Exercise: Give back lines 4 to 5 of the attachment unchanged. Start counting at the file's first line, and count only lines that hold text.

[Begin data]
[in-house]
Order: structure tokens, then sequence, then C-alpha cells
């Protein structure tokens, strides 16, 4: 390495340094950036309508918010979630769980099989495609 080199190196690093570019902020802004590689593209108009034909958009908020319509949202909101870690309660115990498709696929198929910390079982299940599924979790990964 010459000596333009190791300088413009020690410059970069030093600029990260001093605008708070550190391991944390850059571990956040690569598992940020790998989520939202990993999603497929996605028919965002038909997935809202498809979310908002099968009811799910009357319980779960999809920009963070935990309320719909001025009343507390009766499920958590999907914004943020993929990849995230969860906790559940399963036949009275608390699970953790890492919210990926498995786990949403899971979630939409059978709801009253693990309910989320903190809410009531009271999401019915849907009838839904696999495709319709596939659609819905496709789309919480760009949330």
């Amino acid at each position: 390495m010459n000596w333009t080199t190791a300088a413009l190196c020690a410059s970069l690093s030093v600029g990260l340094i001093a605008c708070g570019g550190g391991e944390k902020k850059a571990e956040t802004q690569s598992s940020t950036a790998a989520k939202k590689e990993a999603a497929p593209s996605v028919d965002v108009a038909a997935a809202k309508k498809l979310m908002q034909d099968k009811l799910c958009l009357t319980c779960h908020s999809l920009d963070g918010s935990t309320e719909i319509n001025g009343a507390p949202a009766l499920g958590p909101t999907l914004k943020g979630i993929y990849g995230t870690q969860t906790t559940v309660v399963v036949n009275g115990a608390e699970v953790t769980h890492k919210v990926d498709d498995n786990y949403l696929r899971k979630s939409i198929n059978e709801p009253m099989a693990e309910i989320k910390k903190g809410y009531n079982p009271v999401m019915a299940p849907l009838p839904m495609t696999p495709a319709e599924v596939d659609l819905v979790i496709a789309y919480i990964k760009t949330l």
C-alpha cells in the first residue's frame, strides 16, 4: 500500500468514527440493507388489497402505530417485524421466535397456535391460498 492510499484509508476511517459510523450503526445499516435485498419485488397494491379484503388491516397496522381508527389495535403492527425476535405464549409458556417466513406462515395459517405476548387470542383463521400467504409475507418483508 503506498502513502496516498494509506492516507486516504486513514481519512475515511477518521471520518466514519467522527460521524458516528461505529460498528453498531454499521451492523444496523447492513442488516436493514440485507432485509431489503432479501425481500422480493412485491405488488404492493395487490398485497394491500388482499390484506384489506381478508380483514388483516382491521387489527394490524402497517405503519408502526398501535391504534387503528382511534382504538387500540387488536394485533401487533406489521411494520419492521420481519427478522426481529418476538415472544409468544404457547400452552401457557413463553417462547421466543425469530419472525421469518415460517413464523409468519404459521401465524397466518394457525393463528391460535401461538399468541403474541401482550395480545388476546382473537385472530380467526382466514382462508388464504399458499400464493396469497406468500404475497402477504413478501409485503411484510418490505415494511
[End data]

């Amino acid at each position: 390495m010459n000596w333009t080199t190791a300088a413009l190196c020690a410059s970069l690093s030093v600029g990260l340094i001093a605008c708070g570019g550190g391991e944390k902020k850059a571990e956040t802004q690569s598992s940020t950036a790998a989520k939202k590689e990993a999603a497929p593209s996605v028919d965002v108009a038909a997935a809202k309508k498809l979310m908002q034909d099968k009811l799910c958009l009357t319980c779960h908020s999809l920009d963070g918010s935990t309320e719909i319509n001025g009343a507390p949202a009766l499920g958590p909101t999907l914004k943020g979630i993929y990849g995230t870690q969860t906790t559940v309660v399963v036949n009275g115990a608390e699970v953790t769980h890492k919210v990926d498709d498995n786990y949403l696929r899971k979630s939409i198929n059978e709801p009253m099989a693990e309910i989320k910390k903190g809410y009531n079982p009271v999401m019915a299940p849907l009838p839904m495609t696999p495709a319709e599924v596939d659609l819905v979790i496709a789309y919480i990964k760009t949330l």
C-alpha cells in the first residue's frame, strides 16, 4: 500500500468514527440493507388489497402505530417485524421466535397456535391460498 492510499484509508476511517459510523450503526445499516435485498419485488397494491379484503388491516397496522381508527389495535403492527425476535405464549409458556417466513406462515395459517405476548387470542383463521400467504409475507418483508 503506498502513502496516498494509506492516507486516504486513514481519512475515511477518521471520518466514519467522527460521524458516528461505529460498528453498531454499521451492523444496523447492513442488516436493514440485507432485509431489503432479501425481500422480493412485491405488488404492493395487490398485497394491500388482499390484506384489506381478508380483514388483516382491521387489527394490524402497517405503519408502526398501535391504534387503528382511534382504538387500540387488536394485533401487533406489521411494520419492521420481519427478522426481529418476538415472544409468544404457547400452552401457557413463553417462547421466543425469530419472525421469518415460517413464523409468519404459521401465524397466518394457525393463528391460535401461538399468541403474541401482550395480545388476546382473537385472530380467526382466514382462508388464504399458499400464493396469497406468500404475497402477504413478501409485503411484510418490505415494511